FREE e-Newsletter
Important News - Hot Topics
Get them Now!

Cobalt Software Platform - Mark43
Mark43's Cobalt software platform unites a set of law enforcement tools securely...

Transforming Police Reporting with Speech Recognition Technology

Brought to you by:

Register now!

Wednesday, November 28, 2018 -- 11:00 AM PT/2:00 PM ET

An exceeding number of police departments and law enforcement agencies, whose officers spend upwards of 3-4 hours a day completing incident reports and other time-sensitive paperwork*, are turning to smarter tools, such as speech recognition solutions, to help transform their police reporting workflows.

Join us on Wednesday, November 28, 2018 at 2:00 PM ET to hear why these law enforcement professionals are embracing smarter tools to complete higher-quality reports and move mission-critical information within the CAD/RMS faster and more efficiently – all by voice.

This discussion will provide you with an understanding of:

  • What law enforcement has to say about current reporting processes
  • Why officers, especially recruits, want smarter tools to help with police paperwork
  • Why manual reporting has a negative impact on report accuracy and productivity and can hinder criminal proceedings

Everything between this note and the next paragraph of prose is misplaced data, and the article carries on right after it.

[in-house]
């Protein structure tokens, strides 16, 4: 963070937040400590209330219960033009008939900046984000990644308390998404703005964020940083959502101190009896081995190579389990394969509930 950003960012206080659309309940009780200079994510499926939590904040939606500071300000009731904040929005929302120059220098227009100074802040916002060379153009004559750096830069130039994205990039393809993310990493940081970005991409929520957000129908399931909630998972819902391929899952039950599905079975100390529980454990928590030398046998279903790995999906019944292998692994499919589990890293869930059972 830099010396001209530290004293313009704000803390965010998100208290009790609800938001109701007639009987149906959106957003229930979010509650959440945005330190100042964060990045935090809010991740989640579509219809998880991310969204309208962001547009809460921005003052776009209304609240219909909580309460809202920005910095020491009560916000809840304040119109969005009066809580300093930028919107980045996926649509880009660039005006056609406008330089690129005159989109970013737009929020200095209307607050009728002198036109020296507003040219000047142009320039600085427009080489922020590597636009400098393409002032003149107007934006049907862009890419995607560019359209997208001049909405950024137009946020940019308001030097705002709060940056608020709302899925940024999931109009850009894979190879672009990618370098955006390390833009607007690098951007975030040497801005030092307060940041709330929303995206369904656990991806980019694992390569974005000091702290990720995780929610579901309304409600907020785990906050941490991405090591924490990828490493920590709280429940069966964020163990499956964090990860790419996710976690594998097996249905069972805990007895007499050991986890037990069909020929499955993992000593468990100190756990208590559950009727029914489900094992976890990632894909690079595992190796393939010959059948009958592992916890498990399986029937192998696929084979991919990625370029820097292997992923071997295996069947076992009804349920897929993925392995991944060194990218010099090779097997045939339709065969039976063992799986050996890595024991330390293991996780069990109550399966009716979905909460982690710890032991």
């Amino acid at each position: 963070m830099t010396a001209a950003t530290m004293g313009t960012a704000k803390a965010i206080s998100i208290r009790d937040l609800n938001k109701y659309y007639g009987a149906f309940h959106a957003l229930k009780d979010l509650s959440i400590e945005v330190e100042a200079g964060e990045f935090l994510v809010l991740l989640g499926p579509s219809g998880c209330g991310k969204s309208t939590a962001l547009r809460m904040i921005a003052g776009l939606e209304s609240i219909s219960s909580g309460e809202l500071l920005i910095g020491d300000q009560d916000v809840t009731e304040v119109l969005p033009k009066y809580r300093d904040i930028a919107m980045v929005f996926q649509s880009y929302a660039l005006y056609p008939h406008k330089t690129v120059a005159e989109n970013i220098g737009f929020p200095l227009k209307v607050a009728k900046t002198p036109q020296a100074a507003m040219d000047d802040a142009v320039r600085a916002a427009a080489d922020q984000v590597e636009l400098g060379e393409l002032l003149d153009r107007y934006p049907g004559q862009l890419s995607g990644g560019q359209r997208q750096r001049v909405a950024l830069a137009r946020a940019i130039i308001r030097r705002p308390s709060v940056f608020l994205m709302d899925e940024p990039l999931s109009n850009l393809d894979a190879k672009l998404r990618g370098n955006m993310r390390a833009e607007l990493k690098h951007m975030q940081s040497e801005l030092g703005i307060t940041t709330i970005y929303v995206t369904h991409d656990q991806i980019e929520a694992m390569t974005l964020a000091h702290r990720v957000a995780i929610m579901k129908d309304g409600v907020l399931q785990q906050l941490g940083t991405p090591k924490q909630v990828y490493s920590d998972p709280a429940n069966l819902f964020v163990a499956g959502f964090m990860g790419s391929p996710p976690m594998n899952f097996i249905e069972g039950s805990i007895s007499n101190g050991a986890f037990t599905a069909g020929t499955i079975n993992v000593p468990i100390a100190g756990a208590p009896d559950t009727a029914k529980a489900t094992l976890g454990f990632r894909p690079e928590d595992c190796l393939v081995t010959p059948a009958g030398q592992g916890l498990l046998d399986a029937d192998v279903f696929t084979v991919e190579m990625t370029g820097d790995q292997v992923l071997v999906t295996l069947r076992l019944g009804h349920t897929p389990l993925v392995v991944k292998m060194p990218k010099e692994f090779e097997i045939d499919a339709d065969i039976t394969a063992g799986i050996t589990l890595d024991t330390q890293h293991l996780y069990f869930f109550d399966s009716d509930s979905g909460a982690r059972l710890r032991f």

• How departments can speed up data entry within the CAD/RMs and move mission-critical information more accurately and efficiently
  • How speech recognition technology can help increase officer safety and improve situational awareness and productivity on patrol
  • Why embracing smarter technology increases community visibility, and minimizes costs

Learn how your department can make incident reporting faster, safer and more complete by registering for our webinar today.

*Role of Technology in Law Enforcement Paperwork Survey 

Speakers:

Eric La Scola, Product Marketing Manager, Dragon, Nuance

Register now!

Demystifying the Convergence of LTE and LMR Networks for First Responders

Brought to you by:

Register now!

Thursday, December 6, 2018 -- 11:00 AM PT/2:00 PM ET

Narrowband Land Mobile Radio (LMR) networks and user radio equipment have been the cornerstone of mobile communications for First Responders for decades. The trend from traditional analog to more robust wireless broadband networks in recent years has improved the overall accessibility but questions remain on whether the new networks can provide all the required capabilities First Responders need to do their job.